Spanos proceeded to campaign for a new stadium that would be paid for by the city and “hotel taxes on tourists”. If Chargers fans wanted the team to stay they would have to vote yes on Measure C, which would approve Spanos’ downtown waterfront stadium plan. But hold on a second, Forbes listed Alex Spanos’ net worth at $2.4 billion. TWO BILLION DOLLARS. Yet he needed the city to pay for his fancy new stadium because…? Fans were faced the ridiculous decision to vote on a stadium that they would definitely end up paying for at the risk of losing their team should they disapprove. Measure C failed to receive a two-thirds vote and the clock ticking on the team’s decision grew a little louder. All of this of course, ran parallel to the Chargers having their two worst seasons since 2003 as the team blew leads and lost key players to injury week after week.

So here we are, Dean. After threatening for years you’re finally jumping ship because you couldn’t get your greedy hands on taxpayer dollars in a city that’s supported your franchise twice as long as I’ve been alive. When you were division champs every year, the fans were there. When your kicker couldn’t handle the pressure in big moments, the fans were there. When you stopped making the playoffs, it’s been three years since your last trip and a four year hiatus before that, the fans were still there. Tailgating, screaming their heads off, returning every Sunday even as the wins grew fewer and farther between and mediocrity became the norm. The Chargers fans were always there and they always deserved better than what they got from you and your family.

You’ve got your wish now, Dean — a shiny new stadium in a big city with a large sports fan base. Don’t get too excited though, because first you’re headed to Carson and Stubhub Center which the LA Galaxy calls home. You’ll be second fiddle in a stadium that holds just 30,000 people. Based on your 5-11 record this year I’d say you can expect to see maybe half of those seats filled. Once you make it out of purgatory and get the keys to that castle in Inglewood, if Stan even gives you your own key that is, your days of being second-best are long gone. Yes sir, you’ve made it to the big time of the Los Angeles football market! Just one problem, though: the Rams have already been there for a year and at least have a young quarterback that went to Cal to draw interest. The Rams don’t even have as many LA fans as the Raiders who left that city THE YEAR I WAS BORN. Not to mention Josh Rosen and the UCLA Bruins remaining quite a hot ticket, and oh the USC Trojans just won an instant classic in this year’s Rose Bowl. They beat Big Ten champion Penn State in an absolute barn-burner, 52-49. The last time your Chargers scored 50 points was in 1985, Dean. In case you don’t remember, it was only your second year as Chairman of the Board.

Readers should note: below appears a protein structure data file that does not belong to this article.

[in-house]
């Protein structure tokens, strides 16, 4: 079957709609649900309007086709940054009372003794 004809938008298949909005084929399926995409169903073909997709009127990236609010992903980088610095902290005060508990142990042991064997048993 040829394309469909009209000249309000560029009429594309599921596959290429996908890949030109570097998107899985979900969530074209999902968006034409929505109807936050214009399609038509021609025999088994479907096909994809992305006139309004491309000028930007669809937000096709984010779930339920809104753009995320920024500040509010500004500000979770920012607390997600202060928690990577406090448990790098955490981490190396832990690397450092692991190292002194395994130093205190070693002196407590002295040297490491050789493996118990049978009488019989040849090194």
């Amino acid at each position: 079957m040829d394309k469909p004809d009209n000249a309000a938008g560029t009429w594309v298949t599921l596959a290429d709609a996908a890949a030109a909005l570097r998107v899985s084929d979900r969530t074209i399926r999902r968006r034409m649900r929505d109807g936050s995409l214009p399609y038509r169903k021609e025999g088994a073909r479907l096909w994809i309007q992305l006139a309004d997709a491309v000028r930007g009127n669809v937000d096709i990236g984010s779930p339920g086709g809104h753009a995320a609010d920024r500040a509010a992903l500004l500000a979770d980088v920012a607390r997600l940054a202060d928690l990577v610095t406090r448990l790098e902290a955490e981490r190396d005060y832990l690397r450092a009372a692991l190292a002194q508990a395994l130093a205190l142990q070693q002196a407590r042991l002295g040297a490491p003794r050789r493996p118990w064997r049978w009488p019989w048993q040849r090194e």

That media market feeling cramped yet, Dean? We’re not done. The MLB season overlaps with the NFL for a couple of months, running into September and hosting their postseason in October. LA sure loves their Dodgers, plus they’ve got the Angels and A’s just in case. A seat at Staples Center is LA’s biggest ticket with both the Lakers and Clippers of the NBA playing from October to April. Feeling nervous, Dean? We’re almost there, I promise. The NHL and MLS have both seen steady growth in popularity in recent years, and LA happens to have two teams in each sport – go figure! The Kings (NHL) and Galaxy (MLS) have each won multiple championships in their respective leagues. You haven’t won a championship since 1963 in the AFL, Dean. Even the Ducks and LAFC are easily more interesting than some NFL team that just went 5-11 and oh, by the way LA’s got beaches and scenic hikes and all kinds of celebrities to stalk if you’re into that sort of thing.

So now you’re the 14th or 15th most interesting thing to do in LA and I guess I’m just wondering, who will you turn to when nobody cares about the Chargers, Dean? When the residents of your new city don’t give a damn what are you going to do? Who is going to buy your jerseys and apparel? What will the stadium staff do with all of those leftover churros that nobody’s eating? Those churros get cold and hard so quickly, Dean. I would say that I wish you all the best, but in reality I’m looking forward to watching this venture crash and burn. You could have at least done San Diego of leaving the team’s colors and history behind so that the Chargers could one day play in front of their true fans again. But of course you couldn’t even throw them that bone. Congratulations, Dean, you played yourself. Have fun doing what you do best: having your stadium filled with Raiders fans.